President Vladimir Putin has apparently again ruled out negotiating with Chechen rebels. Anatoly Kvashnin, chief of the Russian armed forces’ General Staff, told NTV television yesterday that he met with Putin on July 24 and told the president that there were rumors that such negotiations were already in progress. Kvashnin quoted Putin as asking him to “tell everybody” that there were no negotiations, secret or otherwise (Lenta.ru, July 26). Over the last month there have been rumors that elements within Russia’s military and political leadership–and perhaps within the Kremlin itself–have realized the war in Chechnya is unwinnable militarily and may be seeking a political solution. However, in his first Kremlin press conference, earlier this month, Putin defended the military operation in Chechnya and said that he had no plans to change his approach (see the Monitor, June 27, July 6, 19).
In the meantime, Yelena Bonner, the veteran human rights campaigner and widow of Andrei Sakharov, has compared the silence over human rights abuses in Chechnya to the silence over Nazi atrocities. Speaking in Washington earlier this week, Bonner spoke about “cleansing” operations like those recently carried out by Russian forces in three western Chechen villages. Hundreds of civilians were detained in these sweeps, which were accompanied by charges of robbery, extortion, kidnapping for ransom, beatings, torture and murder. Bonner noted that reports of Nazi atrocities during the Second World War had been met with “disbelief,” and said the same was happening with reports of abuses in Chechnya. She also said the “political genocide of the Chechen people” by Russia was being ignored, covered up or forgiven, while “genocide in other parts of Europe” was being condemned, and “effective measures” taken against it. Bonner said it was a “moral imperative” for the United States Congress to take steps to “stop the genocide” in Chechnya (AFP, July 26).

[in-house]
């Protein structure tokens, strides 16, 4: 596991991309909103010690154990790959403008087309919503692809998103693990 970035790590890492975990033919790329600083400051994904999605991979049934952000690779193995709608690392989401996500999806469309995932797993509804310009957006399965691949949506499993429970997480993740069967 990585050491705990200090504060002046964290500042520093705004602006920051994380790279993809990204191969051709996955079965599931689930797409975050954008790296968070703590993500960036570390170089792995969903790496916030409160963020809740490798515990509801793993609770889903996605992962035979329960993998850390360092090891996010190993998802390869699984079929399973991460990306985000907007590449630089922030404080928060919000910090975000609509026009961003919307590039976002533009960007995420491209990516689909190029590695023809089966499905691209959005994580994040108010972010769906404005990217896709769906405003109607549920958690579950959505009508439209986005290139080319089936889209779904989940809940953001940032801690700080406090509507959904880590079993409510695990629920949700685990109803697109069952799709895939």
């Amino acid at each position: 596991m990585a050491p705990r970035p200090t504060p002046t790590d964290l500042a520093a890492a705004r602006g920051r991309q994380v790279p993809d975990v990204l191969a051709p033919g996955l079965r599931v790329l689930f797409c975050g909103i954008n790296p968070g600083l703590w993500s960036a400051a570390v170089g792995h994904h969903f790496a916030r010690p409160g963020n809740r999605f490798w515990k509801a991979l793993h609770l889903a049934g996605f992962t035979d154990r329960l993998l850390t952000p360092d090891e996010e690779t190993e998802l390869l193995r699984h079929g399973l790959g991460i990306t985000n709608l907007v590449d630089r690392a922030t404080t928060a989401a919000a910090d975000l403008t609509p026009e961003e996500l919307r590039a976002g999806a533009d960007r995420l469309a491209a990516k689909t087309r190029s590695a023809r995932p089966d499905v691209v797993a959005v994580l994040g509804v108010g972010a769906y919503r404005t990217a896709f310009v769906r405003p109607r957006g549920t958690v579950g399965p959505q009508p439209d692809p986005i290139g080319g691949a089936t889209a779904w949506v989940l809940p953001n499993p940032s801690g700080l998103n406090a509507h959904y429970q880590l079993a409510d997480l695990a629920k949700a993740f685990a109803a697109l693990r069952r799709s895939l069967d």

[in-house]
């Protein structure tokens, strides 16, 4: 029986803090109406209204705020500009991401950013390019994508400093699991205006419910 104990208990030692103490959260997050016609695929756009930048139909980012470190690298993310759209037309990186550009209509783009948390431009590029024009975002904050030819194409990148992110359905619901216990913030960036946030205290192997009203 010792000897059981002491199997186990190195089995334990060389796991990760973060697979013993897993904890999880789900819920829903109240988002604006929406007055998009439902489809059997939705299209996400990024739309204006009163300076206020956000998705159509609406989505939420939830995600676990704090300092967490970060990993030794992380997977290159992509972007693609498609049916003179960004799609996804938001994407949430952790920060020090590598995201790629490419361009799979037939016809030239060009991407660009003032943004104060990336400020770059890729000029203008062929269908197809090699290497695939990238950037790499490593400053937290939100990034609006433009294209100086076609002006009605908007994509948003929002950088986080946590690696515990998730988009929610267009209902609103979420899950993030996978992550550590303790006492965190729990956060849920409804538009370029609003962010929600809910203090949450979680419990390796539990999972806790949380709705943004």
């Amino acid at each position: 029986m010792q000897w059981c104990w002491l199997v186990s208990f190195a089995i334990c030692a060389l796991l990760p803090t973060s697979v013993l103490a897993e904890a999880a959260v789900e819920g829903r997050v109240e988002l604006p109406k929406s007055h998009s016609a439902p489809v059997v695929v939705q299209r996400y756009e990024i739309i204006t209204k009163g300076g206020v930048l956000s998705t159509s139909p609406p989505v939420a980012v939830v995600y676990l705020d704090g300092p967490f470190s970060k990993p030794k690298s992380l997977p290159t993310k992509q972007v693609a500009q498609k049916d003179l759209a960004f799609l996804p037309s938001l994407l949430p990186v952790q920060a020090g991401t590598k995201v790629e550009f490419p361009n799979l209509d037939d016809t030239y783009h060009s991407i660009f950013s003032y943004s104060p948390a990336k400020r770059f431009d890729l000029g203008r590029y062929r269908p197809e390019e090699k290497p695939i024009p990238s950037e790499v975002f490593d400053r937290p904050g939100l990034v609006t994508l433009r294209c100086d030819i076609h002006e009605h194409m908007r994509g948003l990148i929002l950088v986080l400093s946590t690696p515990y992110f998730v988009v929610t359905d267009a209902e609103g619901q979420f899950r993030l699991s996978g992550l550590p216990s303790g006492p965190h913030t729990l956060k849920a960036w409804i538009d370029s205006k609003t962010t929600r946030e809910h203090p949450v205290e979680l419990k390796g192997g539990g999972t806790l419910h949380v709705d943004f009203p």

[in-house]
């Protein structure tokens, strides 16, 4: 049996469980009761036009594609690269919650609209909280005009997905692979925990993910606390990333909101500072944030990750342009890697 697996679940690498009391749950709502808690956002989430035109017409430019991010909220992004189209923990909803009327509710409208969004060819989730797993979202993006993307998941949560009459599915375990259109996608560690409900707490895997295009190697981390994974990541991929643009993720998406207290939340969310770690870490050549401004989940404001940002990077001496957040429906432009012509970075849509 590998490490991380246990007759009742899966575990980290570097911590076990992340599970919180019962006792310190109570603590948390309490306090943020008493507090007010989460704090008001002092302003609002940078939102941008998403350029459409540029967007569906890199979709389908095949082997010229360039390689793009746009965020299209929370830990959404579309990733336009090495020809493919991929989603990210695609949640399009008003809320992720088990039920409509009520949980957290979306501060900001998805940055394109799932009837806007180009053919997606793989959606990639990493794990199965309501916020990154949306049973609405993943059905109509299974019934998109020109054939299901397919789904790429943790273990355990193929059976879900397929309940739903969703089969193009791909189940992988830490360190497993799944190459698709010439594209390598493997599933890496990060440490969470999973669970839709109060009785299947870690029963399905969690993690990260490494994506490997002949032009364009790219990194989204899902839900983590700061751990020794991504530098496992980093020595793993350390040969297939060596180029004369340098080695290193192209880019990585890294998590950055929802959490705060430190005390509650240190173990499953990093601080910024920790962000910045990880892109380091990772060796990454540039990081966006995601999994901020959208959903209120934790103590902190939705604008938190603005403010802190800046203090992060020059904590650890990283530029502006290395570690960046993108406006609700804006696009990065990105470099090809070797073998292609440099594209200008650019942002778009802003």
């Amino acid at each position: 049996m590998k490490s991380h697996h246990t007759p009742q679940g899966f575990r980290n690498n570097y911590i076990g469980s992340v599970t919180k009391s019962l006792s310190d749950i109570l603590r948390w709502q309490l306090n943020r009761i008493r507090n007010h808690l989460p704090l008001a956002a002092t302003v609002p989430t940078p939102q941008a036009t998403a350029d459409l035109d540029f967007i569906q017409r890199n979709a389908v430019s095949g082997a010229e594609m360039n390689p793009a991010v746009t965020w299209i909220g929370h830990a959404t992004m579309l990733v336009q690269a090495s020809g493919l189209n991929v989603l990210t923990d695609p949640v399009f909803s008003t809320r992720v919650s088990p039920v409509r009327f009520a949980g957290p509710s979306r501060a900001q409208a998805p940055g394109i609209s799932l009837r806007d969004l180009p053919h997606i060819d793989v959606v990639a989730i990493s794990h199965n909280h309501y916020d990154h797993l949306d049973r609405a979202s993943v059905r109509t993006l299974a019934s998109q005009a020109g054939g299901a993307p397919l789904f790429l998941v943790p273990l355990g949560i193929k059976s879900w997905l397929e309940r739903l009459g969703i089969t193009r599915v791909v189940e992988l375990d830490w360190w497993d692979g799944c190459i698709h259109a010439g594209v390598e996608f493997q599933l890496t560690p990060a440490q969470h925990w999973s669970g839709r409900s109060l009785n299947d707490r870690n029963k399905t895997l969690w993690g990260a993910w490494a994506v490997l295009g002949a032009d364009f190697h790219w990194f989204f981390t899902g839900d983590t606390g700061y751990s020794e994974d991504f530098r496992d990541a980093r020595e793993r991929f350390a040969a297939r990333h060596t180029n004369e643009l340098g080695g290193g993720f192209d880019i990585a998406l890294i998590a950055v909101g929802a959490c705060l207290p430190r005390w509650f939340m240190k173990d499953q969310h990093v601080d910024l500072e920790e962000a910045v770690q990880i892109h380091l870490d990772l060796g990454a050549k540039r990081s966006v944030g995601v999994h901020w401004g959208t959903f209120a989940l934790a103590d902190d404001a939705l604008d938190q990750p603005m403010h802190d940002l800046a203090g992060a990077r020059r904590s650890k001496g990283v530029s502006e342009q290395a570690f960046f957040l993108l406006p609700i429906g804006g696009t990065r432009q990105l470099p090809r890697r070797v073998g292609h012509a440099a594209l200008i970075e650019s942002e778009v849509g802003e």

In an apparent attempt to make it more difficult for news about human rights abuses in Chechnya to come out, the Russian military authorities yesterday (July 26) imposed new restrictions on the movement of journalists in Chechnya. They decreed that Russian reporters located at the Russian military base at Khankala, just outside the Chechen capital of Djohar [Grozny], would now be able to leave the base only if accompanied by a military press officer (Lenta.ru, July 26). Fighting in the breakaway public, meanwhile, shows no sign of abating. A large mine blew up a Russian armored personnel carrier transporting military and police personnel near the town of Argun today. Three of the APC’s passengers were seriously wounded in the blast. Yesterday Chechen rebels fired on a Russian troop column near the village of Petropavlovsk. According to the state Ria-Novosti news agency, an OMON special police unit that was traveling in the column, which had left the Russian military base at Mozdok, North Ossetia, and was heading toward Khankala, managed to drive off the attackers and none of the Russian troops were killed or injured (Lenta.ru, July 27). Ria-Novosti reported yesterday that the Russian air force had destroyed a rebel warehouse of arms and explosives hidden in the woods of the Samashki district. The news agency, citing military sources, said the air force used “precision weapons” in the attack (Lenta.ru, July 26).
BLOC OF FOUR?